in American Senator

Chapter 08 – The Paragon’s Party at Bragton

Mr. Elias Gotobed, the Senator for Mikewa

Trollope uses linguistic diversity to convey the hybridity of American identity.  “Elias” is Hebrew, “Gotobed” is English, “Senator” is Latin, and “Mikewa” is a fictitious US state named to sound Native American.  [RR 2012]


she gave annually £5 per annum

Per annum is a Latin prepositional phrase meaning ”through the year,” which retains in English its Latin meaning.  Trollope seems intentionally to double the time signifiers here ”annually…per annum” in order to emphasize the scanty amount which the honorable Mrs. Morton gives to charity. [CD 2012]

Source: OED.


Lord and Lady Augustus Trefoil

Lord and Lady Augustus Trefoil are the parents of Arabella Trefoil, the fiancée of John Morton.  Trollope humorously names them, as they are not ”august” in any sense of the word.  This name was borne most famously by the Roman emperor Augustus, who won a civil war for control of the Roman empire and through wealth and political power brought about an era of relative peace and prosperity.  Lord Augustus is not particularly important and has little money, living in the shadow of his brother, a duke.  Lady Augustus has even less money, and spends her time traveling from friend to friend with her daughter, who searches for a rich bachelor to marry.  [CD 2012]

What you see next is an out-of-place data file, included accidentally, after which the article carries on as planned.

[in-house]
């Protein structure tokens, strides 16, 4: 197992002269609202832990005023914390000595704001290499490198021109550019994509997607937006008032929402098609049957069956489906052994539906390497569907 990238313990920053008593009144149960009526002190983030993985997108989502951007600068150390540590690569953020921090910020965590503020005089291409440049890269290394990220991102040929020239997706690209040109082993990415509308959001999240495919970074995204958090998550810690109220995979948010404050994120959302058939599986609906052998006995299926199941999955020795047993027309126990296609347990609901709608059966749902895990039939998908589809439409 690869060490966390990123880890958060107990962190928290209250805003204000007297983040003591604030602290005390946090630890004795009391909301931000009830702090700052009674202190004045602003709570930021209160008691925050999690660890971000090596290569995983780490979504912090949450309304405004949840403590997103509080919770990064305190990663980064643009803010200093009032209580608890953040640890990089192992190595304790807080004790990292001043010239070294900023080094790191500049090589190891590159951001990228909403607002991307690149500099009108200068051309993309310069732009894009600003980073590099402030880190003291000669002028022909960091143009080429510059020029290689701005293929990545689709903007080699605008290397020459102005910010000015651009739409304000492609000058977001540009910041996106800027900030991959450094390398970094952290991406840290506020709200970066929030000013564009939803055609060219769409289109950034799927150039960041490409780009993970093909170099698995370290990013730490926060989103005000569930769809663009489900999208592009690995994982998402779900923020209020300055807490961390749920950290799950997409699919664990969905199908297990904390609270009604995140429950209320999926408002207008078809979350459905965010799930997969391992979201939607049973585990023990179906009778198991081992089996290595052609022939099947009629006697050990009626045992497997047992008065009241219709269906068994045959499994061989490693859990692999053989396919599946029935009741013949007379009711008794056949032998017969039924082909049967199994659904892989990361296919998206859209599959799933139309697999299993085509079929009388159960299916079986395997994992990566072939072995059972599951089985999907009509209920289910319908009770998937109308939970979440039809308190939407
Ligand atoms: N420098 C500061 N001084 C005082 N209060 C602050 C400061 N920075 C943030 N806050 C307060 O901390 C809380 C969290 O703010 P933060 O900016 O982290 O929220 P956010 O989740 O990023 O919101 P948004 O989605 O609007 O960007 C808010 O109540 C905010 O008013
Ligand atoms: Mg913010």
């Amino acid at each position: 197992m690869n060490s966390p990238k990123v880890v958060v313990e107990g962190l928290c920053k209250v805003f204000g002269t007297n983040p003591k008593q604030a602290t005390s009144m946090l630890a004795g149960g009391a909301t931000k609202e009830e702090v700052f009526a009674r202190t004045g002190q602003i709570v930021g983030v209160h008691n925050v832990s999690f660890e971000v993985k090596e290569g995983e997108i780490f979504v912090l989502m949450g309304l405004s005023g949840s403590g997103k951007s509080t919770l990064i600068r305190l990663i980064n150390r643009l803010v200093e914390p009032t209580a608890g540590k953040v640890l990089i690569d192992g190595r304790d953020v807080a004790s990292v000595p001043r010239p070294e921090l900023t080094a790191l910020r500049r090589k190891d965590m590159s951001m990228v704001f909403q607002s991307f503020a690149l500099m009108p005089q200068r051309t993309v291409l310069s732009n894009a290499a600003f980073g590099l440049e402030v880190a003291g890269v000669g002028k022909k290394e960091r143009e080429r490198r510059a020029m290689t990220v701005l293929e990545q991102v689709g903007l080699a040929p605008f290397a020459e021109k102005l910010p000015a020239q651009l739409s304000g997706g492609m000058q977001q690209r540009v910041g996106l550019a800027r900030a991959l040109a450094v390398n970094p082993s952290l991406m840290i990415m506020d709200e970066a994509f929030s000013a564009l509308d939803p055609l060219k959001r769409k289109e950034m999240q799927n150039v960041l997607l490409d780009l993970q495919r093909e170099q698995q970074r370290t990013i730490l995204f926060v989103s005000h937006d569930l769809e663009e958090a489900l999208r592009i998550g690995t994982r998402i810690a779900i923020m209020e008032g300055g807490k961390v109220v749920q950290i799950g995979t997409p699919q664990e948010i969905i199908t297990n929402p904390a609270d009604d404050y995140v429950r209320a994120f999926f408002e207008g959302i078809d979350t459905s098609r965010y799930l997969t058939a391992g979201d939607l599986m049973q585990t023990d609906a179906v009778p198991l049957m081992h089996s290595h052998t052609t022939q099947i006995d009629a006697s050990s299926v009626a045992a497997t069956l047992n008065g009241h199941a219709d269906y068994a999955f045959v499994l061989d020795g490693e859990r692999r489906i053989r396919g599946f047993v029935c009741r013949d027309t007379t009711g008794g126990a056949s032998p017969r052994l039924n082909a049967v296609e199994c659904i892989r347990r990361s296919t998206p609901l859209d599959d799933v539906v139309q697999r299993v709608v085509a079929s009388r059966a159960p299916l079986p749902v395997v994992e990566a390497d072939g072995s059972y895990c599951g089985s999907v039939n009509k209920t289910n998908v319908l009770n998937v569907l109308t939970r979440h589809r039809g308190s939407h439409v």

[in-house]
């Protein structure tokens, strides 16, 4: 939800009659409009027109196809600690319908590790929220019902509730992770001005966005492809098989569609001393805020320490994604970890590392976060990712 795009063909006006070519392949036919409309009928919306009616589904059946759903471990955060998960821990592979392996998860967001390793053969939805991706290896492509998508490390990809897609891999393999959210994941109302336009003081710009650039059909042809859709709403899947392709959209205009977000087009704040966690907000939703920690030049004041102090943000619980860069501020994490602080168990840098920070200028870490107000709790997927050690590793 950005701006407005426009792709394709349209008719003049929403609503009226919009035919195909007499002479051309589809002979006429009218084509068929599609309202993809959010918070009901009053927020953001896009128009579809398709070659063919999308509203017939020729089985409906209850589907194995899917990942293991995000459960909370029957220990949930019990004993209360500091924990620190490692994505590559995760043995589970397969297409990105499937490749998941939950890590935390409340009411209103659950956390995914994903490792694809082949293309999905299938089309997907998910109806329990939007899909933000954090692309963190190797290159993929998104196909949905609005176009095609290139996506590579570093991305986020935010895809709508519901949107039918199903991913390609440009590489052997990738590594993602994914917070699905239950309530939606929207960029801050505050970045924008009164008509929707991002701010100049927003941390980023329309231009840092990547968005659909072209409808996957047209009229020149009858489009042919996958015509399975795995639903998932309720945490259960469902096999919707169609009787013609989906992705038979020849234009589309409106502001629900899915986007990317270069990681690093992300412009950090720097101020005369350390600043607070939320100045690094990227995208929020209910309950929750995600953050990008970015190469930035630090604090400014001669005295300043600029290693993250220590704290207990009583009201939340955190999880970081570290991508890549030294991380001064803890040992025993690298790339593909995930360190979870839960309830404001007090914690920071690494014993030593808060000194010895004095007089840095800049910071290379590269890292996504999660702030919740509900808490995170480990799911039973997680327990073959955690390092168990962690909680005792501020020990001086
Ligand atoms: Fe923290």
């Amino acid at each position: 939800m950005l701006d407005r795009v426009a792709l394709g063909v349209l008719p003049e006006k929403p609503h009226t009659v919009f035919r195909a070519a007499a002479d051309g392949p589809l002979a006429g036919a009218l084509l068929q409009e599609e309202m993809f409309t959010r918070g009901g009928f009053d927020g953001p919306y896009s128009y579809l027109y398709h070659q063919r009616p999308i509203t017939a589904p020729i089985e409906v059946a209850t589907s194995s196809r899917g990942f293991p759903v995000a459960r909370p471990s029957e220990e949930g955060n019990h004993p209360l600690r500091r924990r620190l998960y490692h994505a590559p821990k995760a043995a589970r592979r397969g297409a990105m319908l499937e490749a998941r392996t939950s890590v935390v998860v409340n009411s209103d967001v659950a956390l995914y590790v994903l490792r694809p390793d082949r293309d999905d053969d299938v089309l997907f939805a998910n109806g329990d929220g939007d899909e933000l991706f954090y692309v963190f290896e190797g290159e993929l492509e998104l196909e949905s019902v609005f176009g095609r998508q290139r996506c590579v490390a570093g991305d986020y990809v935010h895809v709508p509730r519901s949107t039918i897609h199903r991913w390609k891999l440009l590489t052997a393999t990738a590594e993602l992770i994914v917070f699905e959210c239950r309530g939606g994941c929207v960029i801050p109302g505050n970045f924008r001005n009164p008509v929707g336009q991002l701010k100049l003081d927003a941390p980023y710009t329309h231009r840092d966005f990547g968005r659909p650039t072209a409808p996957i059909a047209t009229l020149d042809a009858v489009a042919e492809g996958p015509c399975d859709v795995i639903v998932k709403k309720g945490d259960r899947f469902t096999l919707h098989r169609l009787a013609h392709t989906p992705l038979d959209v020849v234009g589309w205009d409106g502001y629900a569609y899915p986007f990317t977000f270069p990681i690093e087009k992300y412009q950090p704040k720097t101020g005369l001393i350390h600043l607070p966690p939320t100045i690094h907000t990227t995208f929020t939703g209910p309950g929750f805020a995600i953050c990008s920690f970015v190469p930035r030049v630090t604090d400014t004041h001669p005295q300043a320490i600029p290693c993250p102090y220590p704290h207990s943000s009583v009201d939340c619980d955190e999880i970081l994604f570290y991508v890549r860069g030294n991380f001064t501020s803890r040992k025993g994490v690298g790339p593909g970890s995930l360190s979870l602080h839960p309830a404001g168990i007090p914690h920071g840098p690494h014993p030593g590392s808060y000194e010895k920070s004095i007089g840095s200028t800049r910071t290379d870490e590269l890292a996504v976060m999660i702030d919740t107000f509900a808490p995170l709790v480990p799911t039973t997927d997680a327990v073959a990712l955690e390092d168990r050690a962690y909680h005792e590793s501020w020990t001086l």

“dogs” seems to me more civil

English “civil” is related to the Latin noun civis, “citizen,” and Trollope is playing on this meaning by having Gotobed suggest that the British fox-hunters use an elevated vocabulary, “hounds,” that separates them from the common man.  “Dogs” appeals to Senator Gotobed because of his egalitarian sensibilities, and he thinks the more common word is that one most fit to be used by citizens to one another.  [CD 2012]


Captain Glomax

Captain Glomax is the master of the hunt for the Ufford and Rufford United Hunt Club.  Trollope refers to him here as “the celebrated sportsman,” perhaps activating an echo of Latin maximus, “greatest,” in the captain’s last name.  [RR 2012]